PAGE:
KPMG gives their workers a choice 1 day a week off or a month at 30% now I am sure that many of them will be understandably worried about the prospect of a drop in wages, although many earn mega-bucks, many will also have a lot of outgoings but what a fantastic opportunity to get a better work life balance. It is hard when the pay is reduced but with determination it will be possible to wean ourselves off debt and live with less and find out it is quite good fun too. I think it is encouraging that the firm have chosen to take the route of everyone suffering a little rather than go for redundancies and apparently is better for staff morale in the long run. Some of the blogs I have been following have been choosing to live some alternative lifestyles such as Tri and Nancy at Timber Butte Homestead, Tri is a pastor at at a Vineyard church and also cares for the environment around him enough to try and live a more ecologically sound lifestyle. It is interesting reading their first attempts at hay making when we are thinking of bringing a piece of land into production. Fiona Neville also chronicles her attempts to live life differently and loving it, she also posts some lovely looking recipes which she has developed to make use of the reduced section of at her local supermarket. Her and her husband have set themselves the challenge of feeding themselves for less. Last year they set themselves the challenge of cutting 25% off their weekly shopping bill and actually achieved nearer 50% savings most of the time. It is amazing how creative you can get when you set yourself a challenge. 

Our kitchen is still not in as you can see from the pictures but at least now it is underway. I have to say it looks fantastic, very smart. Hopefully by tomorrow the units will all be installed and then all we have to do is tile over the rather glamourous spotted brown walls. We do, however, have a new door on the entry to our flats - hopefully will keep the cold out and the warmth in. Just I was writing that, it strikes me that it is significant for the beginning of the year. Maybe for us there is not just a door to go through but this will be a completely new door. Look forward to seeing how that pans out over this next year especially as our Jubilee year finishes at the end of February. Ian has got the possibility of a bit of consultancy work in March but that has to be okayed yet, but it does at least point towards God confirming that the Jubilee year is at an end and there is something in store.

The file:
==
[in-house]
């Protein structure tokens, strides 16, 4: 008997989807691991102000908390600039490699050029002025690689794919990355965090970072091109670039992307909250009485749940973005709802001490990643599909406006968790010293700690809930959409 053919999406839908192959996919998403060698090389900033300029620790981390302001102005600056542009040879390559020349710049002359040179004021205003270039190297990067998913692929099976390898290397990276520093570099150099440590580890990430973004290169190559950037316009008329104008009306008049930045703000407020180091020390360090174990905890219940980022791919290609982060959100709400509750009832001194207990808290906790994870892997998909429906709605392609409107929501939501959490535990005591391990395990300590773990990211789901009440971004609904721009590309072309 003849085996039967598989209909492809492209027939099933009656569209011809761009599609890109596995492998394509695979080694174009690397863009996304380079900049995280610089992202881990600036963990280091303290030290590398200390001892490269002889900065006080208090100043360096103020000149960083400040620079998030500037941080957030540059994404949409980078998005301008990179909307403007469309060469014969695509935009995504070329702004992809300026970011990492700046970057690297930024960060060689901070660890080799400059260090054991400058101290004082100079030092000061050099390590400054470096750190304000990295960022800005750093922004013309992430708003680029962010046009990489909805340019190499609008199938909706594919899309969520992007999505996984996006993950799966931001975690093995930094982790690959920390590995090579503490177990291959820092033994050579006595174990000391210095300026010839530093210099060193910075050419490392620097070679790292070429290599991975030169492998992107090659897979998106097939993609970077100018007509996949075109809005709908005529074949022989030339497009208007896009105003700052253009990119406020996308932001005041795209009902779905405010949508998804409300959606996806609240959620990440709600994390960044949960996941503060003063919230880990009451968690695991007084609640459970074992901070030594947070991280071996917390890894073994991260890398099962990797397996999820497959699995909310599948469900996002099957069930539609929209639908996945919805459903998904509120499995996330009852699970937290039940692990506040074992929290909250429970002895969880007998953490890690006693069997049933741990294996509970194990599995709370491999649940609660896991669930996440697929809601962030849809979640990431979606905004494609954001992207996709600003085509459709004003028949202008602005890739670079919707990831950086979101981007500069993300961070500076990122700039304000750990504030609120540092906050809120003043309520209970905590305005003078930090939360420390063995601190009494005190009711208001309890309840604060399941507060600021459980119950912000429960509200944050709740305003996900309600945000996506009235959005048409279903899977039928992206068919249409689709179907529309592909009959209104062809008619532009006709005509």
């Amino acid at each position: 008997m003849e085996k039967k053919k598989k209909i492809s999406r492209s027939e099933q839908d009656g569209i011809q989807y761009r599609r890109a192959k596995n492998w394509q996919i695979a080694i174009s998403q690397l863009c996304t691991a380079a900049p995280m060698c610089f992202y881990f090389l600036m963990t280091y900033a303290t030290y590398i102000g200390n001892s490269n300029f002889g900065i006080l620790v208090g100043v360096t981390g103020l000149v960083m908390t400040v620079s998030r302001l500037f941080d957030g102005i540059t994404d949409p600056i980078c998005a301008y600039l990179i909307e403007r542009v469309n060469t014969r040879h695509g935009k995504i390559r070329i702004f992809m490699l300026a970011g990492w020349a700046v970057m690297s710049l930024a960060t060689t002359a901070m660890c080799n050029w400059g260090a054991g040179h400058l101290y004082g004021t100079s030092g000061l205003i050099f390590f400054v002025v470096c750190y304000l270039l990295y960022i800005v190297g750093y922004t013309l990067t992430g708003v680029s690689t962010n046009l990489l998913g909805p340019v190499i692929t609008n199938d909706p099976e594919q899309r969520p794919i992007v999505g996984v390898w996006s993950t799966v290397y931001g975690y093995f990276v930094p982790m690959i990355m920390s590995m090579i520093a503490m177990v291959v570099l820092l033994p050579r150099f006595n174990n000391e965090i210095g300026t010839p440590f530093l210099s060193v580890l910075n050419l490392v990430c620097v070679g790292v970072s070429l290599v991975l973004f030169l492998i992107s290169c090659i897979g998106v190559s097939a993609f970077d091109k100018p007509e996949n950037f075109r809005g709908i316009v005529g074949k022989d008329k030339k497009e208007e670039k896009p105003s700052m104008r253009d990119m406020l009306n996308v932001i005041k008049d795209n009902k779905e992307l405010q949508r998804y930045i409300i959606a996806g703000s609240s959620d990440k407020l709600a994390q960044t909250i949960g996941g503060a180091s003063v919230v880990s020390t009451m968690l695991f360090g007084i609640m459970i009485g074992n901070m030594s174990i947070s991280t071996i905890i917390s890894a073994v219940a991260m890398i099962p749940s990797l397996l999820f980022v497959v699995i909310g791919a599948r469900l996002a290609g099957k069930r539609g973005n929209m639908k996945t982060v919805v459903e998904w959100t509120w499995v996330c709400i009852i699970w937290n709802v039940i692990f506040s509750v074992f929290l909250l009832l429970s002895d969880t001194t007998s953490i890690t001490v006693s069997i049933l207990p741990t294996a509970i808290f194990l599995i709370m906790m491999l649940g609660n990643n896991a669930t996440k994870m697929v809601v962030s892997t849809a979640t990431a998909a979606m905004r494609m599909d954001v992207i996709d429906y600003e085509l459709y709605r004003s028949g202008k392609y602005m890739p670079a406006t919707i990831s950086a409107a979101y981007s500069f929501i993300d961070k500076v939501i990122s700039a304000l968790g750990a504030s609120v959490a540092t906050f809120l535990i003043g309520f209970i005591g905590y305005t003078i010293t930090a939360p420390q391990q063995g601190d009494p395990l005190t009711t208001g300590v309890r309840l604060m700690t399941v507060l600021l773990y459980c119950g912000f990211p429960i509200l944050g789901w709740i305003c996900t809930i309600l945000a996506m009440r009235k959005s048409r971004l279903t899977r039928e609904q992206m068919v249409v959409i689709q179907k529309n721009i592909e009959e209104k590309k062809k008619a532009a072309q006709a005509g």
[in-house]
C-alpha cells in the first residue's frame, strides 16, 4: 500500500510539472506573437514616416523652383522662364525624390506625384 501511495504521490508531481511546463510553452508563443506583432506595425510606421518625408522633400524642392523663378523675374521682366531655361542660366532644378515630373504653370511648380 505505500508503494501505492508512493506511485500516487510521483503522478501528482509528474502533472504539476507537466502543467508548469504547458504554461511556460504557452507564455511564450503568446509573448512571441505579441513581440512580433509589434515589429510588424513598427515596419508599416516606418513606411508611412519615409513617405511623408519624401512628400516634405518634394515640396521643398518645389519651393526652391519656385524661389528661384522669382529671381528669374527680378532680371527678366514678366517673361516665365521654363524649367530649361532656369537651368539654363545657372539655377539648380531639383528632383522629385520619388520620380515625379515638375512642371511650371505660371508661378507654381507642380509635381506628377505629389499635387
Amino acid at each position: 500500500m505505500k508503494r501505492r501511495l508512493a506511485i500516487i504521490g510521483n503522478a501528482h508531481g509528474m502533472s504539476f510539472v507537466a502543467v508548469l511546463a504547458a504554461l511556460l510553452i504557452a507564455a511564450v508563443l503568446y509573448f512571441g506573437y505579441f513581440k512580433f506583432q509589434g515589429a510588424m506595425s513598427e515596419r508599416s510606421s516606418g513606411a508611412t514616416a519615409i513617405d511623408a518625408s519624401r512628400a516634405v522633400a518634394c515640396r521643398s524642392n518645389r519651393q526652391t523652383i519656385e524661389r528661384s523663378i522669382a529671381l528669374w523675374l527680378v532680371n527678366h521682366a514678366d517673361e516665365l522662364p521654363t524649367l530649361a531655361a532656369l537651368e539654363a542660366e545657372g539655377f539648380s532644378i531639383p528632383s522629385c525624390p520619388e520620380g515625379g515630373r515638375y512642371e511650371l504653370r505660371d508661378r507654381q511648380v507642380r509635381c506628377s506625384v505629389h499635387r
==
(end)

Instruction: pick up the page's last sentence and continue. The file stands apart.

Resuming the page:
I would like a bit of audience participation at this point. I would like to know what people think of Ice breakers and Team building exercises? Who likes them? Who hates them? When do they work and when don't they work? Please leave a message and the area you live in or where you come from, just so I can also find out if there are any cultural differences. If you could ask around where you live or work as well that would be fantastic. I am just curious!

Thursday, 8 January 2009

Dreaming away.

Well this week we took Mark, our son, back to the airport and wouldn't you know it, that was the day it chose to snow again, so a two hour drive took about three hours. At least we got him to the airport and his flight left on time and then we had to entertain ourselves while the plane flew him home and our next guest, Ian (the one moving in to Ergli - gosh this is getting confusing) over to Latvia. Ho hummm! Well we spent most of the time in Spice, a big shopping mall (well big for Scandinavia), and it is amazing how long you can take to eat when you are not in a hurry. We then wandered round the mall a bit, picked up some groceries for Ian so he had some milk and bread for his flat then stopped for a pot of tea, then wandered around again, in all we spent 5 hours there. There was no point in shopping as such as we don't really need anything- oh apart from some books, managed to get some more penguin classics to add to our collection, we didn't know there was a shop with english books in them. So as Spice closed we headed for the airport with our books and settled down for another hour and a half or thereabouts. It was around 3am by the time we crawled into bed that night.